Does Steph Curry’s Play Actually Decline in the Postseason?

Steph Curry, undoubtedly one of the greatest basketball players of our generation, is often criticized for his weak performances in the playoffs.

Author: Stefano Gamba (’21)

Throughout Steph Curry’s career, he has often been characterized by both NBA fans and sports aficionados alike for being worse in the playoffs than he has been in the regular season, but is this really true? In this article, I aim to explore whether or not Curry’s play declines significantly when looking at his regular season numbers versus what he produces in the playoffs, and whether this difference is statistically significant. Does he really produce less from a basketball standpoint in the postseason than he does in the regular season?

In order to answer this question, we need to define how we observe production. One way production can be observed on the court is by looking at points per game (PPG), rebounds per game (RPG), and assists per game (APG) and seeing whether they deviate significantly from his statistics in the regular season. However, this can often be a flawed metric, as stars like Curry play more minutes per game in the postseason than in the regular season. In the 2018-19 season, Curry played 33.8 MPG in the regular season but 38.5 MPG in the postseason. Moreover, fans have seen that these numbers don’t always translate into winning. With that in mind, while I will be looking at these statistics, I will also take into account field goal percentages and whether those drop in a statistically significant fashion.

One metric that might be useful here (and one that might be particularly pertinent, since Curry is widely regarded as the best 3-point shooter of all time) is true shooting percentage (TS%), which takes into account not only shooting but also the importance of hitting a 3 point shot over a 2 point shot. Another thing that should be adjusted for is his usage rate, as Kevin Durant was introduced to the team just a few years ago following the 2016 NBA finals. So, perhaps it might be best to regard PPG, RPG, and APG by dividing those by how often Curry touches the ball, as his numbers are bound to decline when Kevin Durant is on the court and taking away Curry’s usage rate. Putting this altogether, I will be looking at the last 7 years of Curry’s career (since that is when he started making the playoffs) and compare each of them to see whether there is a statistically significant difference between his true shooting percentage in the regular season as opposed to the playoffs, and adjust his PPG, RPG, and APG per usage percentage to appropriately account for Kevin Durant’s addition to the team. This will enable me to determine whether there is a statistically significant difference in these numbers once adjusted in the regular season versus his postseason numbers.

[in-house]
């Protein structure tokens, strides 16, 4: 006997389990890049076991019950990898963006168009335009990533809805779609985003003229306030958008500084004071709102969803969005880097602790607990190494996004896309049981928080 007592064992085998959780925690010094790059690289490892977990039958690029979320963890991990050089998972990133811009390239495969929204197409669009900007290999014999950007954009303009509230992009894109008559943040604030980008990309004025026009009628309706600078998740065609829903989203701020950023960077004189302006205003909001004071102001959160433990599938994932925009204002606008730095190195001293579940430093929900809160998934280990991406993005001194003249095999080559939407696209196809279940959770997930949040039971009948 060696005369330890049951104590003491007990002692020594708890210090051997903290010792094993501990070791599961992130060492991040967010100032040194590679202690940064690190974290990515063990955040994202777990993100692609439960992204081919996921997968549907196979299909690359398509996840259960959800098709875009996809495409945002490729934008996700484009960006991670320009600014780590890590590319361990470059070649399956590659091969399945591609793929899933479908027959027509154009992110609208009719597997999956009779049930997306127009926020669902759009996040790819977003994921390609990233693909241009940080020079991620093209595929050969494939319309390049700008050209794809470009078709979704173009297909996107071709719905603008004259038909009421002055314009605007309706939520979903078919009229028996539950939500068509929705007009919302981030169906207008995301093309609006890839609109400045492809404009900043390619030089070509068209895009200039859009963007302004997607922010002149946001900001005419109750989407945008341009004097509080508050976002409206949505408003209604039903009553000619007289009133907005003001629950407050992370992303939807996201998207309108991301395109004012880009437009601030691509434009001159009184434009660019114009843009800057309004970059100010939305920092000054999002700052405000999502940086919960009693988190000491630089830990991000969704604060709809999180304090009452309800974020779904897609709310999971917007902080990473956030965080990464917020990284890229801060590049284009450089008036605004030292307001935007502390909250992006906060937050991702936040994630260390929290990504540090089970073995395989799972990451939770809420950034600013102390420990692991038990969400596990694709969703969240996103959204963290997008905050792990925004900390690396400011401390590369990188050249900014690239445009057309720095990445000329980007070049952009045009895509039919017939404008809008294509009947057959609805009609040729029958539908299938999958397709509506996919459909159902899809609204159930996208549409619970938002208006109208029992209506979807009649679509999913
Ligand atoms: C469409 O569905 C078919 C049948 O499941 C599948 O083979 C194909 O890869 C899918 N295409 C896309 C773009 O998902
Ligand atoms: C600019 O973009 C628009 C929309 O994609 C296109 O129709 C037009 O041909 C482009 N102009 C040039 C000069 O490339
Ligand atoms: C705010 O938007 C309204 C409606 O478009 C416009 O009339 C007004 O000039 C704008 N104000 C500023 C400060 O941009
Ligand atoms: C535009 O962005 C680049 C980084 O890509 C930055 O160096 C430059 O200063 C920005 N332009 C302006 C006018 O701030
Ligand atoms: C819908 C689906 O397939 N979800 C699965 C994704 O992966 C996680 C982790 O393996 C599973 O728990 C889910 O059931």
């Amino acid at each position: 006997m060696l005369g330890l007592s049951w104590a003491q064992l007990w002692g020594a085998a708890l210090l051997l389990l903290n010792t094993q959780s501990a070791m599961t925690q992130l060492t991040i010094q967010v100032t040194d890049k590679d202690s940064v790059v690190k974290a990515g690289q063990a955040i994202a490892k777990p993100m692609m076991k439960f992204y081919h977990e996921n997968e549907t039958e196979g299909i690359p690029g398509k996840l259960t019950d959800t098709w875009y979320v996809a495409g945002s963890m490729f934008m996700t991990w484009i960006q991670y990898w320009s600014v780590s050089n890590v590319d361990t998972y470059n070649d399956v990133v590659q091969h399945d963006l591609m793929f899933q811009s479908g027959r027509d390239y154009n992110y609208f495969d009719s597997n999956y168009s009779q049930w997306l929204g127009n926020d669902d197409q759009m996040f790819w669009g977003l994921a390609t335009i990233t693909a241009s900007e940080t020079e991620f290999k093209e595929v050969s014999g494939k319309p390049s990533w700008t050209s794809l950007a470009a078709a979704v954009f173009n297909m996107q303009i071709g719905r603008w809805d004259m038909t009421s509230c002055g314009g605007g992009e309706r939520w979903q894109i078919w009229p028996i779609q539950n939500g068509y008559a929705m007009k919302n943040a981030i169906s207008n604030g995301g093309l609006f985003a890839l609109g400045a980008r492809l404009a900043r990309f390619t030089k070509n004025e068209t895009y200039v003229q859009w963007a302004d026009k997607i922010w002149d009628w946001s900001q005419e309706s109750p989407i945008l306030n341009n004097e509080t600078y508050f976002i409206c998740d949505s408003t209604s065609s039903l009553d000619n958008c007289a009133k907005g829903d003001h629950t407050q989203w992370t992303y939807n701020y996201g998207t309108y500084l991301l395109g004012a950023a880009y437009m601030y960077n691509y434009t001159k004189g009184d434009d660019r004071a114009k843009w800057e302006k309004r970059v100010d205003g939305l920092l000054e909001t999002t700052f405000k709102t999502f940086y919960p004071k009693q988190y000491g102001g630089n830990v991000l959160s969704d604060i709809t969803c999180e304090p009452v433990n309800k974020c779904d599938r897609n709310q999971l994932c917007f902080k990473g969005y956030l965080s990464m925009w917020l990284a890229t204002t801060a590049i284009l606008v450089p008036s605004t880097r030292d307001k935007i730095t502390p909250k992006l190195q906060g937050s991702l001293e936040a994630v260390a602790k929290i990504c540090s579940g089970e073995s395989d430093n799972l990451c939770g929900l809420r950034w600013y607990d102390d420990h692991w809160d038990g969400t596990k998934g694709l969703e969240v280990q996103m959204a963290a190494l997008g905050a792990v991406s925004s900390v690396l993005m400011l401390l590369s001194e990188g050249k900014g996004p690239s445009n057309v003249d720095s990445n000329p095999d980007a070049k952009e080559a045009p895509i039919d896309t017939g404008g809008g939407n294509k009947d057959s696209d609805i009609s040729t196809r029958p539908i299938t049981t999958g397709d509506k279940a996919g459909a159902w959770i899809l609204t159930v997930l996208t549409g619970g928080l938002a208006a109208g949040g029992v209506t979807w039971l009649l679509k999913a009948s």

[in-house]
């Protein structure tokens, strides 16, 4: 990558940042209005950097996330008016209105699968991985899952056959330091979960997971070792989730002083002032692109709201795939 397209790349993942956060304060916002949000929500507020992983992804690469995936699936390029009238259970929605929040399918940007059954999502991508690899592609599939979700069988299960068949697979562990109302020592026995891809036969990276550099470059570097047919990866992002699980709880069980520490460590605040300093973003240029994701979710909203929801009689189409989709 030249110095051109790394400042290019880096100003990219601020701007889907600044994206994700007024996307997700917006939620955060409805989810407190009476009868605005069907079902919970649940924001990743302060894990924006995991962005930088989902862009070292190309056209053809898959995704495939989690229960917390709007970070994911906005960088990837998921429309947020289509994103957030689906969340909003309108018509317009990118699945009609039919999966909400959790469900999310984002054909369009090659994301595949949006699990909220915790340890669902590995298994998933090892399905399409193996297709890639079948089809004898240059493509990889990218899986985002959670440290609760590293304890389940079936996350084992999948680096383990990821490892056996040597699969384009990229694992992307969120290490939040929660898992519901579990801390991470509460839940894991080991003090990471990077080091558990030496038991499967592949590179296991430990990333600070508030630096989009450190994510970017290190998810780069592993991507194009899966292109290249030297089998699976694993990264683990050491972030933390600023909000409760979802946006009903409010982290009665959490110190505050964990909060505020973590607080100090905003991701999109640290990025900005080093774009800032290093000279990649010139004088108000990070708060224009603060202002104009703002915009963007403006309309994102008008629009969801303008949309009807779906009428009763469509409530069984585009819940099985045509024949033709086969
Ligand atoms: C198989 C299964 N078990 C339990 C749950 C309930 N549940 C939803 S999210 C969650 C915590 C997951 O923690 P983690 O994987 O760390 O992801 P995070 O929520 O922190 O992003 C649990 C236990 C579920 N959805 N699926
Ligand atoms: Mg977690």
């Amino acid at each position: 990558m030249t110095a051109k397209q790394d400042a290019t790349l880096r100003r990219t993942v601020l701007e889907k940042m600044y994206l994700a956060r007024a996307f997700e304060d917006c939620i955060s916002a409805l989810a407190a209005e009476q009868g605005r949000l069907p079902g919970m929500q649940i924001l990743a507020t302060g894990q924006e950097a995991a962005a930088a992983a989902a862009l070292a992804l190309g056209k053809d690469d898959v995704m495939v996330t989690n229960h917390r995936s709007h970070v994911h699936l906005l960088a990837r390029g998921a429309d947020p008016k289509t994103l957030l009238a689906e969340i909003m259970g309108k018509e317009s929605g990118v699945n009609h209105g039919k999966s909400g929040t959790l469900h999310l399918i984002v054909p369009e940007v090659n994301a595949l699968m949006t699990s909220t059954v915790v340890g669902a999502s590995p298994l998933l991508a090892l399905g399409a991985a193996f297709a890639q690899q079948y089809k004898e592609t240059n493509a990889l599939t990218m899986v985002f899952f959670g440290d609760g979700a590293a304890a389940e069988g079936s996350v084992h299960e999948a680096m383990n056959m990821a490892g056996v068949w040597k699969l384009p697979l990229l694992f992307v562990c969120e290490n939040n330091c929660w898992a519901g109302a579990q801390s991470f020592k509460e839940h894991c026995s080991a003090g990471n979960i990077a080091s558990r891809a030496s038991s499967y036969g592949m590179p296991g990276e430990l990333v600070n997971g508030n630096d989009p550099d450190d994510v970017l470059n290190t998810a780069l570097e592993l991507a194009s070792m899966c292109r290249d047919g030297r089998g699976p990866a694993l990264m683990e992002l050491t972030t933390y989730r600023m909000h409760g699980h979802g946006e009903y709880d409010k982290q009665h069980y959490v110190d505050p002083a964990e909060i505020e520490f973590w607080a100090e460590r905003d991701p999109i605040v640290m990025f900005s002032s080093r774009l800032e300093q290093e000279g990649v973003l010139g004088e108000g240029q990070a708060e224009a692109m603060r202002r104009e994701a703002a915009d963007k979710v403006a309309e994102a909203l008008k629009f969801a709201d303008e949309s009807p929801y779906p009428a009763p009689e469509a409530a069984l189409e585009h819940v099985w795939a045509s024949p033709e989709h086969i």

My research shows that while Curry’s TS% in the regular season is 2.85% higher than that in the postseason; however, the standard deviation (how much his true shooting percentage varies when subtracting both these distributions) makes it so that this number is not statistically significant (standard deviation is 4.41%). This means that across 7 years, there is really no difference in his true shooting percentage between his regular season and postseason. Furthermore, his PPG per usage rate is actually higher in the postseason than it is in the regular season – a stark contradiction to what sports pundits will often tell you. But again, since the difference is smaller than the standard deviation, the difference Curry’s effectiveness in the regular season and the playoffs is not that different at all.

I find the same result with adjusted RPG and APG per usage rate. For the same reason as above, I cannot statistically say that any of these numbers are statistically different than 0, meaning that Curry in the postseason has not played appreciably worse from a shooting standpoint or from points, assists, or rebounds standpoint than he has in the regular season. In fact, his PPG, RPG, and APG per usage rate have all been higher in the postseason than they have been in the regular season. So, next time when someone tells you that Curry doesn’t perform in the postseason, you can let them know that they are, sadly, mistaken.


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